On the other hand, my neck was stiff, my rump was sore and I was beginning to get angry from having to sleep on a lumpy sofa while some unseen force was pushing my buttons. Where was my backbone? I’d faced old lady Blair, hell’s English teacher, and came out the other end with an A. I tried out for the our school’s musical on a dare and even after humiliating myself, got a part in the chorus. I even took swimming in gym class and faced my fear of water. So why was I letting a flimsy wash cloth and a deep gritty voice push me around?
“That’s it!” I said. I un-looped the dogs’ leashes from the sofa and grabbed my pillow and blanket.
“Let’s go to bed,” Even with my new found bravery, I snapped on every light that was on the way to my bedroom. Before tucking myself in with the dogs right next to me, still on leash, I said a bless this house and its members prayer.
I shut the light off in my bedroom, but the rest of the house was lit enough that I had plenty of light in case I needed to see something. It was after 3 a.m. by then and I was exhausted. As I was dozing off, the dogs were growling again, and they were staring at the closet. That’s where I’d put the Ouija board.
I closed my eyes tight. Maybe the dogs would stop growling if I just ignored them for a few minutes. “Shhhh.”
I rolled over and put my head under the blanket. Still, the dogs were growling and getting more riled up.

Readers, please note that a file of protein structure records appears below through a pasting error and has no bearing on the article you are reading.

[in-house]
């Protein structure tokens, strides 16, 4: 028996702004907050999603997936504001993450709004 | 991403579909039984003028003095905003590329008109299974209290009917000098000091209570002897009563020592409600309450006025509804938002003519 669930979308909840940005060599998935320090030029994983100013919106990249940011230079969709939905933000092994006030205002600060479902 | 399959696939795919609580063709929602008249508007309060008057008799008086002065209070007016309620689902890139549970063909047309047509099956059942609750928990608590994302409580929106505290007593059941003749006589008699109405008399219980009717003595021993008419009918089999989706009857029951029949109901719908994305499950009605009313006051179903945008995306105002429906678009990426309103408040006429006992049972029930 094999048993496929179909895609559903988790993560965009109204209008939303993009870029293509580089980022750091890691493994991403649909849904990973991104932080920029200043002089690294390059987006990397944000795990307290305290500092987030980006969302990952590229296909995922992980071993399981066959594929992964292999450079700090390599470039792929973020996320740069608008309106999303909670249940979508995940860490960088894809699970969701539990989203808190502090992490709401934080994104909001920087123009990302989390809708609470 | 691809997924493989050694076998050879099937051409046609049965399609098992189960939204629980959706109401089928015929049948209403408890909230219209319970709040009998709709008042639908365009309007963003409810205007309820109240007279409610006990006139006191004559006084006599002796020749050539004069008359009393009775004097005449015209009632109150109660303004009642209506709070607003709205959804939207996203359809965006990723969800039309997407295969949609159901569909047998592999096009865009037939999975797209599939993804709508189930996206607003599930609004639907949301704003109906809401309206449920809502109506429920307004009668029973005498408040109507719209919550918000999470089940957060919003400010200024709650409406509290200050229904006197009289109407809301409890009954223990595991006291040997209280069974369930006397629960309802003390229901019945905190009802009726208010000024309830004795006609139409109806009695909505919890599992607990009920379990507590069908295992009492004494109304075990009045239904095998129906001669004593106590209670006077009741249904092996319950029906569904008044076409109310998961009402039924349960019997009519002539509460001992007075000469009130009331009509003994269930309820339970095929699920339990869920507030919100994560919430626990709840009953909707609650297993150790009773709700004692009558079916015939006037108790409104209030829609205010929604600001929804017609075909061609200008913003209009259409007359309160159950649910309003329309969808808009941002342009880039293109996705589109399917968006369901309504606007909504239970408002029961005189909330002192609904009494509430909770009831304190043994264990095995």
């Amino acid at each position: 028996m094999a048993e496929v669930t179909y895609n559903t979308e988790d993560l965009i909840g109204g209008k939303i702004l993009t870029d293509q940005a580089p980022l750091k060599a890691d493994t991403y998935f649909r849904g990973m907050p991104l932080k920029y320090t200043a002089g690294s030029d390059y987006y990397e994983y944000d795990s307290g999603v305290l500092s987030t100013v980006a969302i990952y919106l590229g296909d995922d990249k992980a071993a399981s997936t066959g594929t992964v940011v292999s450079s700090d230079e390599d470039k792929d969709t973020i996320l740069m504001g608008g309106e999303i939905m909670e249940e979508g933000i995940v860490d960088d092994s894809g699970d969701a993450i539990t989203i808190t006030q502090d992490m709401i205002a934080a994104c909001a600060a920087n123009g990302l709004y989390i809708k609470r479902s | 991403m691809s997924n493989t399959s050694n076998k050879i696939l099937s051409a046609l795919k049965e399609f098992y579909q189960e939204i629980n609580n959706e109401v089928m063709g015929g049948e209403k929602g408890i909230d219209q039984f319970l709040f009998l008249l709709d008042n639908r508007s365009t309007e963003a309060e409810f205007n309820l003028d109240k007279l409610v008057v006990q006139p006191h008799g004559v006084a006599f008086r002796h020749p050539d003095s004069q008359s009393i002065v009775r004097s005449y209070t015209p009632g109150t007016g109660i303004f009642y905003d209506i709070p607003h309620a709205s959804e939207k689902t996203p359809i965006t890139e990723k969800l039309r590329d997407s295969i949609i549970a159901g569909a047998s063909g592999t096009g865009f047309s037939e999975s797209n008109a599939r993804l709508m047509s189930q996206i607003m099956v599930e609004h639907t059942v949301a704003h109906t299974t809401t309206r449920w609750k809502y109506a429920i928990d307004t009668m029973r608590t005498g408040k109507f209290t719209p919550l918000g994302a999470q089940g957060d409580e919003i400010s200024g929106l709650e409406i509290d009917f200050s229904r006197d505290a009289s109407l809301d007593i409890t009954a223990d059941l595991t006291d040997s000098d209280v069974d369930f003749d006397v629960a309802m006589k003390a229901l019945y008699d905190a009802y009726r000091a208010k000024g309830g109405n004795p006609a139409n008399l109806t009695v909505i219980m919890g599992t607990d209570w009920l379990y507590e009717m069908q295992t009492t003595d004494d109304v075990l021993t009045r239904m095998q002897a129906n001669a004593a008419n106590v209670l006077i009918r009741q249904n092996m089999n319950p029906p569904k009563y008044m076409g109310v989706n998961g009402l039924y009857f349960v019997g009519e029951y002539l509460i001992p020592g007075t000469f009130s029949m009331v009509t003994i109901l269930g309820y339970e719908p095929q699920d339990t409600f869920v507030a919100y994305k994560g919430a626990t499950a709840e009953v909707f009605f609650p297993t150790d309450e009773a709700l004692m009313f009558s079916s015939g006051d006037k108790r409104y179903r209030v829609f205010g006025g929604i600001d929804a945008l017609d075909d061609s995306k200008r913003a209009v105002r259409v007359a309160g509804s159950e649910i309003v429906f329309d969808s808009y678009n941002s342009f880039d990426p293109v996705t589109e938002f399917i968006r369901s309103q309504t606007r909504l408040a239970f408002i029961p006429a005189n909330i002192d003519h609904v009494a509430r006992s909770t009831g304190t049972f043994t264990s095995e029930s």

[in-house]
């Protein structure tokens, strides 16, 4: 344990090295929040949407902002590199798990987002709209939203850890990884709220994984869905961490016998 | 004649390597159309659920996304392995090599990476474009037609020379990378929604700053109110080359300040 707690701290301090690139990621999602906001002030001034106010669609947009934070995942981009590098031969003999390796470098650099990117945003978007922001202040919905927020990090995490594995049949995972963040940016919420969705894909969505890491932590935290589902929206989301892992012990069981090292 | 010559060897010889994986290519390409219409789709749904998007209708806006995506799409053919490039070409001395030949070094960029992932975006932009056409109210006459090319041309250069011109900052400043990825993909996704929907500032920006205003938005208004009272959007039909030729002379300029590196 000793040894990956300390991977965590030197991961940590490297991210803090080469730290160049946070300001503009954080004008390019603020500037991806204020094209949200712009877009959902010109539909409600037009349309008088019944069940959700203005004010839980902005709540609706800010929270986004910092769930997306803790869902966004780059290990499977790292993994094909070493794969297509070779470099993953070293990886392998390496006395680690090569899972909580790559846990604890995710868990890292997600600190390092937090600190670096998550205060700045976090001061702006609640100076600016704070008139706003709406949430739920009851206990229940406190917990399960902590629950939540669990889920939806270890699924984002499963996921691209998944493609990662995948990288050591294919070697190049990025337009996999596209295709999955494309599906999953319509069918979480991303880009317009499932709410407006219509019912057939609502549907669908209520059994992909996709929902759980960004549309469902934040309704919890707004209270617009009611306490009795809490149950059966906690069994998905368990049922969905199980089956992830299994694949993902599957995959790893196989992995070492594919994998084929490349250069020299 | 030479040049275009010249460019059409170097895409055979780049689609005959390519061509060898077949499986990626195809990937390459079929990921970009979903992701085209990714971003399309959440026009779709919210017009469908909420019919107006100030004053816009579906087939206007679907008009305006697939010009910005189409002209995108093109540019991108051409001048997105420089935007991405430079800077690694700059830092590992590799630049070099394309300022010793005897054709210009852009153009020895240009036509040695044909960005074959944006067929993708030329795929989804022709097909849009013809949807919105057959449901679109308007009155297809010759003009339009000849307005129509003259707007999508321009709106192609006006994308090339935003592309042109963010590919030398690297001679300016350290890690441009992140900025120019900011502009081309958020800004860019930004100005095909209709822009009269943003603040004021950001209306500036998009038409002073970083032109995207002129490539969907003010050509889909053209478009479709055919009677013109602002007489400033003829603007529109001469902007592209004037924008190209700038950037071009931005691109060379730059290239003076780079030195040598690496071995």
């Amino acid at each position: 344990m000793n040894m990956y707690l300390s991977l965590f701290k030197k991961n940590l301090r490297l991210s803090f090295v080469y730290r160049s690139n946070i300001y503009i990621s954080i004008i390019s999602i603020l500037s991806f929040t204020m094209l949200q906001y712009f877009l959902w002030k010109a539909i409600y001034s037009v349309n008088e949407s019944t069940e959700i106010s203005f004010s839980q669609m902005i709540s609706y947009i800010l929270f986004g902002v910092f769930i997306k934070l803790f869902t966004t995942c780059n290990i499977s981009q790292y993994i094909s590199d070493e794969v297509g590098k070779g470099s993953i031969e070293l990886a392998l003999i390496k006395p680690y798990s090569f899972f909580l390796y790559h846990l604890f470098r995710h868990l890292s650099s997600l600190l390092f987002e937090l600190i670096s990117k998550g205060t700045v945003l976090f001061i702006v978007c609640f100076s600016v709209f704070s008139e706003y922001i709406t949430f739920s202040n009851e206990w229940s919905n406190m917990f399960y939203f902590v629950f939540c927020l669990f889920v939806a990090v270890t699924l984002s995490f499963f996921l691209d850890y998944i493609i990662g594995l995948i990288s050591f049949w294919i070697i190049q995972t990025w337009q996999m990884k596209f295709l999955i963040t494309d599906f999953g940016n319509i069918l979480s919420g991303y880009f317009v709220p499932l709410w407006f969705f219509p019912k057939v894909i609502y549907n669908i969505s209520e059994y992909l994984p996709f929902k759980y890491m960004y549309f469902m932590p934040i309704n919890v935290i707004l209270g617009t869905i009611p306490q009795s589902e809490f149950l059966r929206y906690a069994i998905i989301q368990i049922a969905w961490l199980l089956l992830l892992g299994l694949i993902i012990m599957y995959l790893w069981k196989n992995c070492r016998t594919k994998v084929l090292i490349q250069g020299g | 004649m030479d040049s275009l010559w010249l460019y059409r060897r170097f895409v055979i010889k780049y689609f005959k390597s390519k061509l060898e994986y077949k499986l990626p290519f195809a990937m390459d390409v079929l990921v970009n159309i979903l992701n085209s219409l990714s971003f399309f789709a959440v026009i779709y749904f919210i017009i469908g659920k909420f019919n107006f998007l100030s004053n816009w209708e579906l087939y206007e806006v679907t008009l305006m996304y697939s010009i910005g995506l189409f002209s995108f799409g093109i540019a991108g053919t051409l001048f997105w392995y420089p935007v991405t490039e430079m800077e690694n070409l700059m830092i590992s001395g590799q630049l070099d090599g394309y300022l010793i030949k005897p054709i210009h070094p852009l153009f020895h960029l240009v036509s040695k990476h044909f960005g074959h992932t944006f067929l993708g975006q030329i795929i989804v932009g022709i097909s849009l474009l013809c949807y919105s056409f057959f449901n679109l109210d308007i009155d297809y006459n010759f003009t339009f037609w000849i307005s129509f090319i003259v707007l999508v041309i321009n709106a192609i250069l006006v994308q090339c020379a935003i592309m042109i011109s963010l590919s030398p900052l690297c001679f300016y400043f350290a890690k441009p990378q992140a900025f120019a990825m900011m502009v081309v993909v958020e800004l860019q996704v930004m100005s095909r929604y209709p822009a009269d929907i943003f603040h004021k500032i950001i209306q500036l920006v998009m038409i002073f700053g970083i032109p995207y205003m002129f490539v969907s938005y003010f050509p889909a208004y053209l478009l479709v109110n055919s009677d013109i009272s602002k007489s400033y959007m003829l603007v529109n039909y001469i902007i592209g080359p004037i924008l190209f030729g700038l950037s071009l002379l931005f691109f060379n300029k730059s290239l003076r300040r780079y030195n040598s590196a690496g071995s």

I threw the blankets off me. “OK! I’ve had it!”
I put my slippers on, switched on the light, and marched over to the closet. I grabbed hold of the doorknob, took a deep breath, and pulled.
I wasn’t prepared for what I saw when I opened the door. “Ahhhh! Ahhhh! Ahhhh!” I screamed as I stared into a pair of red eyes. One of them had the nerve to wink at me! Those red eyes were on a devilish face with handsome features for a demon thing and it had some bitchin’ long wavy hair.
All that didn’t matter. “Ahhh!” I screamed. The demon then had even more nerve to smile at me! Its teeth were rather white and appealing for a creature of its type. Actually, without those red eyes, he was rather attractive. That’s what I was thinking, that is, until the smile turned into evil sounding laughter. That laugh was the deal breaker. “Ahhhhh!” I may have been repeating myself, but didn’t care. I screamed again as the demon faded away into the back of the closet as, and get this, he threw me a kiss! A puff of grayish smoke appeared and the name Zazzy echoed like surround sound until there was silence!